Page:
I believe that each of us have a few stories we’ve been burning to tell. The telling gives us a chance to be seen in an environment that’s rooting for you. But it’s freaking terrifying. I can feel the presenters’ nerves each time. Hell, I’m nervous! Then I see them become their whole selves as they read their work. And then their co-workers are crying or laughing and clapping. The look of pride on their faces is something I will always carry with me.

Q: From the leadership side, it seems that significant company resources must go into large-scale culture building initiatives such as these books. Why is that worth it?

A: When people ask me what I like most about my job, I always say it’s these projects. I feel slightly embarrassed every time—I should say PR because that’s what pays the bills. But these efforts are part of how we build understanding and community. Without both of those things, the PR work doesn’t get done well. 

We have more than 130 people who work here and it’s so hard for me to get to know each one individually. Projects such as these allow me to get to know so many of our people in a way no work assignment can. It helps me understand them as human beings, which helps me better know what our workplace needs. 

Q: Beyond the baseline benefit of making employees’ day to day lives tolerable, why does investing in a workplace culture that allows people to be their best and truest selves matter? And what is the value of capturing that in book form? 

A: I’ve spent many years fighting for social justice around gender and race. The problems are so big that it can feel like nothing we do is enough to solve them. And it’s not. However, if we do the thing that’s right in front of us, and then the next thing, and then the next, we can collectively begin to make change.

As I see it, part of my responsibility to that change is creating a workplace that values differences in the creative process at work. This requires us to welcome employees as they are. We can’t do that if we don’t understand each other. We have to actually talk. Our books are the most important way we do that at InkHouse.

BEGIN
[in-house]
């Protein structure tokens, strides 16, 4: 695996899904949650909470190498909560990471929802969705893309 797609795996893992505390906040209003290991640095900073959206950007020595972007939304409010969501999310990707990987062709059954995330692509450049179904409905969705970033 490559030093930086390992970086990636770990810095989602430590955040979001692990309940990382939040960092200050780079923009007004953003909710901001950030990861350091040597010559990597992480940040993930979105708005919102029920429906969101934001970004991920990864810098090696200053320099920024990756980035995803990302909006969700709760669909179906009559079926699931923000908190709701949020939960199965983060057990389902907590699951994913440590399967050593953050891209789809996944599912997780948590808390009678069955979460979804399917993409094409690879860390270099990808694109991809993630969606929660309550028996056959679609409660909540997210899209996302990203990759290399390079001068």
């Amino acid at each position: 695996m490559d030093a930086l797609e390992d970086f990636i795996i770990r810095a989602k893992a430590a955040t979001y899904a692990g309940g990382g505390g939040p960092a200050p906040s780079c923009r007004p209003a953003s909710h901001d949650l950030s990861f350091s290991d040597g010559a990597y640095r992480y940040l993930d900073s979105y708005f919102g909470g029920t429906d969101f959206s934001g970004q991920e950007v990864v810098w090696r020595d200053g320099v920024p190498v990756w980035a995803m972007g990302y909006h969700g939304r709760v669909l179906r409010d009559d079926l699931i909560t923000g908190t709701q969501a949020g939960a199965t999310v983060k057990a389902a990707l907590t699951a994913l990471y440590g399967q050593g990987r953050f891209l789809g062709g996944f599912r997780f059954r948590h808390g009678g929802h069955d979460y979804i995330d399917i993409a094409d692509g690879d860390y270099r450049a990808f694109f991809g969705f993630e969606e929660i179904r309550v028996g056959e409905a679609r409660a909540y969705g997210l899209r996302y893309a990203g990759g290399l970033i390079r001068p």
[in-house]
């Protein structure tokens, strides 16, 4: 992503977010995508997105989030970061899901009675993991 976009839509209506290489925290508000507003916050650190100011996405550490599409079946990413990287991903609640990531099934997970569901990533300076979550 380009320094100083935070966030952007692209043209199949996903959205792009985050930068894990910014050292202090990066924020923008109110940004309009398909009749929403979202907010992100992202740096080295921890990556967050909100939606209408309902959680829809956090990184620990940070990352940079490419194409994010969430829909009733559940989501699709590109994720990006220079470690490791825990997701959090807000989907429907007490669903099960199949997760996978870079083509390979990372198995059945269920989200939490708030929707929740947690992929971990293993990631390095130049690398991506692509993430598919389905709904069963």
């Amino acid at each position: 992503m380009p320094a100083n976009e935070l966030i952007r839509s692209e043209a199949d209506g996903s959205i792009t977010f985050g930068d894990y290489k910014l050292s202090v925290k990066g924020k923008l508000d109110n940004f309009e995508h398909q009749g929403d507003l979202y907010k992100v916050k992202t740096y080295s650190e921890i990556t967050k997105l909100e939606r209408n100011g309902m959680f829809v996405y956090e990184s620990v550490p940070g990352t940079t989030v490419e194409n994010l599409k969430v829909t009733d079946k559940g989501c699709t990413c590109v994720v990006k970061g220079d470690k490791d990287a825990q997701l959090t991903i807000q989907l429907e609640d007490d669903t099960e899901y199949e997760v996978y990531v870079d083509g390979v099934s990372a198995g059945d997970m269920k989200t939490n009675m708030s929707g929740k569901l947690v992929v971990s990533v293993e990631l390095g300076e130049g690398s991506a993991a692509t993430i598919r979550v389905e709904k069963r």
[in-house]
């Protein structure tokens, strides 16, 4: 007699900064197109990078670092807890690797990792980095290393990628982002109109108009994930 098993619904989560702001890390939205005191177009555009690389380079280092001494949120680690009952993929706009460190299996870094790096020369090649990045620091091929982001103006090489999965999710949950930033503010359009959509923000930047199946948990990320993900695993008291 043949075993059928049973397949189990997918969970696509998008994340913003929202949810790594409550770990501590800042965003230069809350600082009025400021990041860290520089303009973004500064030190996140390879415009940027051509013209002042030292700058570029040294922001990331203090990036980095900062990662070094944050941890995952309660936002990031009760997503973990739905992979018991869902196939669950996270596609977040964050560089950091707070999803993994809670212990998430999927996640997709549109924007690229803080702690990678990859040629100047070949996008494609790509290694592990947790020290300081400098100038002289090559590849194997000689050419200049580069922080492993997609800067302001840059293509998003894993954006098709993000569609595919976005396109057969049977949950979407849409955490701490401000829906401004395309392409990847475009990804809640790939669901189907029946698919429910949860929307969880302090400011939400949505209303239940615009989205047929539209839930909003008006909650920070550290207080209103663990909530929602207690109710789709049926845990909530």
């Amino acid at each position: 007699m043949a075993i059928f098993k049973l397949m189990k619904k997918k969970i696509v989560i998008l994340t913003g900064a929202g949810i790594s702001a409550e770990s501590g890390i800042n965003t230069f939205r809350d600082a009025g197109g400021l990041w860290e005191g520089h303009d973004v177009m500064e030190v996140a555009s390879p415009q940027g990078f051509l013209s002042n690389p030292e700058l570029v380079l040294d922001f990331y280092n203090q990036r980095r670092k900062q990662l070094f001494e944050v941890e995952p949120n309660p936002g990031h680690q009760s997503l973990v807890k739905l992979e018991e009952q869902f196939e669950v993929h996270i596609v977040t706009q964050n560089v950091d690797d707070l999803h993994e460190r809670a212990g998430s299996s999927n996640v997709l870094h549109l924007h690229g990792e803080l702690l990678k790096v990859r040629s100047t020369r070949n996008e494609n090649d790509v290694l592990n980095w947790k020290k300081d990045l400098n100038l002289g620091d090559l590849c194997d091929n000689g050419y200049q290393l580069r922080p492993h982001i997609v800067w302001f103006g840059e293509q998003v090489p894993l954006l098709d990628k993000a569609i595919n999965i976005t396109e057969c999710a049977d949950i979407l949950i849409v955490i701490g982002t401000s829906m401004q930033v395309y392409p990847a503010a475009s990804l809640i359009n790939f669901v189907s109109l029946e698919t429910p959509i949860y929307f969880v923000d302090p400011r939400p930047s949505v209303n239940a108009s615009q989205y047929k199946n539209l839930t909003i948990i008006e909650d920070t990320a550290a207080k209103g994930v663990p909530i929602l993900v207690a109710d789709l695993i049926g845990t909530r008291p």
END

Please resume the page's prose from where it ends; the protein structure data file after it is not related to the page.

Know What Draft You’re In

This post originally appeared on the San Francisco Writers Conference site.

 

Instinctively, we know that every draft is different. In the first draft, we can’t really be held responsible for the exact quality of what we produce; we just got here, ourselves. We are just trying to cover the ground. In the second draft, we might be learning the ropes a bit more. We can say what the better stuff is that we are trying to bring up another level. By the third draft, we are ready to polish, decide, and hopefully finish something.

 

On that we can likely agree. We can also likely agree that writing is more complex than 1, 2, 3. In this paragraph, for example, there are—at this moment—sentences that were written in the first, second, and third drafts of this blog coexisting next to each other. The ones in third draft form I should likely leave alone. The ones in first draft form need the most attention. Revision is about knowing what you want to work on, in part by knowing what you don’t need to work on.

Let’s say that you are writing a memoir. Your beta readers demand a new through-line, one that will really explain why you are so fucked up. No more trying to save anyone, including yourself. And you agree—but everything else is so…done. What then?

Asking for a friend. That was me, obviously, planting new seeds in a forest where the entire canopy felt taken. How to grow these seedlings up first, and then transplant from cup to pot, and finally to the memoir text itself when they were well developed enough to take care of themselves? I started by writing out the new scenes in longhand in a journal. Nothing could escape from there unless it had explicit permission, in the form of passages being photocopied and cut up, to then be typed in their own word documents.

Know what draft you’re in. That’s the simple message. And be fair to the earlier drafts. I have two children, aged 15 and 22. Just because I can’t expect the same things from my 15 year-old — like driving, or always remembering to Venmo request me for the money I owe her — doesn’t mean her essence isn’t as wonderful. Or that she won’t get there. She will, through encouragement, and patience, and time.